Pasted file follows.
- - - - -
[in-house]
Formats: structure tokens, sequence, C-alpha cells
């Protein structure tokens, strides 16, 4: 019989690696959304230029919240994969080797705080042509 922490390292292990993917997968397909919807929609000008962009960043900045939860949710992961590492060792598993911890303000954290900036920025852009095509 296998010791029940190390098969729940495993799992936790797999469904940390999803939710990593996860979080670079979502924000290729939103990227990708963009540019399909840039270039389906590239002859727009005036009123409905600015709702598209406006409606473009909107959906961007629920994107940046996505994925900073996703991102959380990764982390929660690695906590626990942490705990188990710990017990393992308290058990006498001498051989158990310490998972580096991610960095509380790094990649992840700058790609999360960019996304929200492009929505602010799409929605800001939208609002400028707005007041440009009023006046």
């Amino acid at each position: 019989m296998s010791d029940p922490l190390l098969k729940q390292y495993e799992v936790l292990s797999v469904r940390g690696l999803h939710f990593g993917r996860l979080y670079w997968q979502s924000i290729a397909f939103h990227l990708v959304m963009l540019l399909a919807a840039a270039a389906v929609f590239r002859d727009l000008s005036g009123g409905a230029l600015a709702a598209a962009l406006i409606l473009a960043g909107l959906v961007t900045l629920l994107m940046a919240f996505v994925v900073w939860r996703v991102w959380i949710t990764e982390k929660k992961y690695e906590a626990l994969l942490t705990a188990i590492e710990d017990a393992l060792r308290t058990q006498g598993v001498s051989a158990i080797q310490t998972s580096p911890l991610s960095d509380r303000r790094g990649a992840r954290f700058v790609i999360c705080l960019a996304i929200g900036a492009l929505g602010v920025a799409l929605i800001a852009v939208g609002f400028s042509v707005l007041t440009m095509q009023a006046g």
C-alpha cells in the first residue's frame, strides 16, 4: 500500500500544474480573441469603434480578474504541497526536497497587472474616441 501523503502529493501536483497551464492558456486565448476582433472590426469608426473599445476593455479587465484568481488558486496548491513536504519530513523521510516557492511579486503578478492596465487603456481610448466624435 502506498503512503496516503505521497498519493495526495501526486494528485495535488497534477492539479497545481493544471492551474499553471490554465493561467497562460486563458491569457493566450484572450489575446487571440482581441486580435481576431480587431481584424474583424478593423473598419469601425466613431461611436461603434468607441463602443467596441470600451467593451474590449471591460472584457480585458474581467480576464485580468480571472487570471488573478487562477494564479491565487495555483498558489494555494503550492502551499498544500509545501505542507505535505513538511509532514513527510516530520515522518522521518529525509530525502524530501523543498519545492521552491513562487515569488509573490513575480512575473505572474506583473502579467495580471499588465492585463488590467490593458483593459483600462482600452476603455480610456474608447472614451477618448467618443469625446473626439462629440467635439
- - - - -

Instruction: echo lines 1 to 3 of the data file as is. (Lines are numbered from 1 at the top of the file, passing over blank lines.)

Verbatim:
[in-house]
Formats: structure tokens, sequence, C-alpha cells
């Protein structure tokens, strides 16, 4: 019989690696959304230029919240994969080797705080042509 922490390292292990993917997968397909919807929609000008962009960043900045939860949710992961590492060792598993911890303000954290900036920025852009095509 296998010791029940190390098969729940495993799992936790797999469904940390999803939710990593996860979080670079979502924000290729939103990227990708963009540019399909840039270039389906590239002859727009005036009123409905600015709702598209406006409606473009909107959906961007629920994107940046996505994925900073996703991102959380990764982390929660690695906590626990942490705990188990710990017990393992308290058990006498001498051989158990310490998972580096991610960095509380790094990649992840700058790609999360960019996304929200492009929505602010799409929605800001939208609002400028707005007041440009009023006046």